Of course, these can all be readily dismissed as no more than Cassandra-like predictions of a less bountiful future. Who, after all, knows what sort of technological innovation might materialize in coming decades? Our disturbing early twenty-first century reality of continuing stagnation cannot, however, be so easily ignored. Yet we haven’t even begun to think about the consequences for society of a world in which levels of activity are persistently much lower than we all-too-casually used to assume.
Without reasonable growth, we cannot meet the entitlements we created for ourselves during the years of plenty. We have promised ourselves no end of riches, from pensions through to health care, and from education through to big stock-market gains. These promises can only be met, however, if our economies continue to expand at a rate we’ve become accustomed to. Stagnation chips away at our entitlements, bit by bit.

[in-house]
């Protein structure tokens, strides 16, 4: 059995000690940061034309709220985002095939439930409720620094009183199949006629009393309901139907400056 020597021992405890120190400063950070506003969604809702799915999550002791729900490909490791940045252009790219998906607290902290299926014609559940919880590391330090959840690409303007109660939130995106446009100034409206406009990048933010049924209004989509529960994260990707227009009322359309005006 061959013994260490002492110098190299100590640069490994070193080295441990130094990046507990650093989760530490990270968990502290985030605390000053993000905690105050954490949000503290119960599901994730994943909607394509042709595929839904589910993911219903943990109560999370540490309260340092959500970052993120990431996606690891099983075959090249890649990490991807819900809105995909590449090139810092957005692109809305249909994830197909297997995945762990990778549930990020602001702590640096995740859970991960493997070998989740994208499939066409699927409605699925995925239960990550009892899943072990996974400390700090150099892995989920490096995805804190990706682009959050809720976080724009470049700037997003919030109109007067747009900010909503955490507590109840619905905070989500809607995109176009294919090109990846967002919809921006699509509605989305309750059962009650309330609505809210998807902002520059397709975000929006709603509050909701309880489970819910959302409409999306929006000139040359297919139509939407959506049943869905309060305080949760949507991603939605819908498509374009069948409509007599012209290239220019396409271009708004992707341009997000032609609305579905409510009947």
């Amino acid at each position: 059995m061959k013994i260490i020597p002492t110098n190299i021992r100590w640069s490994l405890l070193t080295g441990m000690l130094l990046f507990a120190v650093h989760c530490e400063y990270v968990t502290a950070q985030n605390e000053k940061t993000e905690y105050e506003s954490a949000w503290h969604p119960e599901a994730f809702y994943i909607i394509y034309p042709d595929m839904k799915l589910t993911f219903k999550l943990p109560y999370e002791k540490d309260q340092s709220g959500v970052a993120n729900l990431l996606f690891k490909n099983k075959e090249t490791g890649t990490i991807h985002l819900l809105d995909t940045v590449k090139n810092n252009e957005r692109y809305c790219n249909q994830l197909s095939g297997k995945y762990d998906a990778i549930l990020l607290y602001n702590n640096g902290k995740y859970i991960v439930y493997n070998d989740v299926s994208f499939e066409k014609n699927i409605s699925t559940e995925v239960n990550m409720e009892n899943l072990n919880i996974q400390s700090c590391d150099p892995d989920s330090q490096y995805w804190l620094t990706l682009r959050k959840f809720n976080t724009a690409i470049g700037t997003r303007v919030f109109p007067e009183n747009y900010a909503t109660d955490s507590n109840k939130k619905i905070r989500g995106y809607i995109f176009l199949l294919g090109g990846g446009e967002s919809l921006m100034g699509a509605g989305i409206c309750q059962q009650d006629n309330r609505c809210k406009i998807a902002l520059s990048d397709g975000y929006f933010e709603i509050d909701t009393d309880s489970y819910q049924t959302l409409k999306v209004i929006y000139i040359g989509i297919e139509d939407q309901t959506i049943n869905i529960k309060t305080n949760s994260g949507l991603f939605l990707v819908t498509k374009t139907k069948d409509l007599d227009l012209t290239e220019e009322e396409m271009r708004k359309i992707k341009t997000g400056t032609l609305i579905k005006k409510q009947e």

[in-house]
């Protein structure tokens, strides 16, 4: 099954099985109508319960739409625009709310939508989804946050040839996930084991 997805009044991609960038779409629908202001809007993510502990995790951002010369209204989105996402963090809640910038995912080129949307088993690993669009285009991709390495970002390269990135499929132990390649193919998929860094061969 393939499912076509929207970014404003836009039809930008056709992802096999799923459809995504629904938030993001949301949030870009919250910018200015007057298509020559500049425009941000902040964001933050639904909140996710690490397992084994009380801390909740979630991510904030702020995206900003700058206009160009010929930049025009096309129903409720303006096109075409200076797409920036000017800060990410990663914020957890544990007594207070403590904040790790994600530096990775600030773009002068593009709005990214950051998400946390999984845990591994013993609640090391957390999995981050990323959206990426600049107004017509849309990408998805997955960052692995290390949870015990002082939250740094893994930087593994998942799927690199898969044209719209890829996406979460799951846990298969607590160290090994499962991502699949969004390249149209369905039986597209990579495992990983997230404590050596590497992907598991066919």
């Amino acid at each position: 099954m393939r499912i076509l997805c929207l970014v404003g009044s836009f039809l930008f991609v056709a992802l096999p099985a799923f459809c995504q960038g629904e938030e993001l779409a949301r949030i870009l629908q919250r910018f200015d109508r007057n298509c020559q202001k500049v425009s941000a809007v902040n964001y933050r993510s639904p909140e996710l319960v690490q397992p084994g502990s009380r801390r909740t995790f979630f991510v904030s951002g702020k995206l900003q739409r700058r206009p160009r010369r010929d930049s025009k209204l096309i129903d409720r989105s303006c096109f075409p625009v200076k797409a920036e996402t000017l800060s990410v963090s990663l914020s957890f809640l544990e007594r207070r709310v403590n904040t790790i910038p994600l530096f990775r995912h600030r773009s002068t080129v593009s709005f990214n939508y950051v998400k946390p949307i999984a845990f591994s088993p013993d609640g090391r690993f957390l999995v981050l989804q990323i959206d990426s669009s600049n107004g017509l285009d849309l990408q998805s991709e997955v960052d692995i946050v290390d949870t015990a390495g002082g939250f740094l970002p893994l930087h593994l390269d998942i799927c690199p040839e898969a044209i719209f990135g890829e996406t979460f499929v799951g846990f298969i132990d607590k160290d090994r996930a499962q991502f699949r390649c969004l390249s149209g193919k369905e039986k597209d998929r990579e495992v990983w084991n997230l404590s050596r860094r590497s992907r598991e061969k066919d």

Meanwhile, we are now far removed from the ‘push button’ economic policies that governed the Western world before the onset of the financial crisis, when a tweak in interest rates in one direction or the other would be good enough to keep an economy on an even keel. Economic policy is no longer for the technocrats. It has become inherently political. To understand the consequences of this change, I have gone back through history, uncovering periods when monetary decisions were politically charged, when economic shocks upset the political applecart, when a desire to stick to the conventional thinking of the time led to acts of rebellion and when nations simply ran out of money.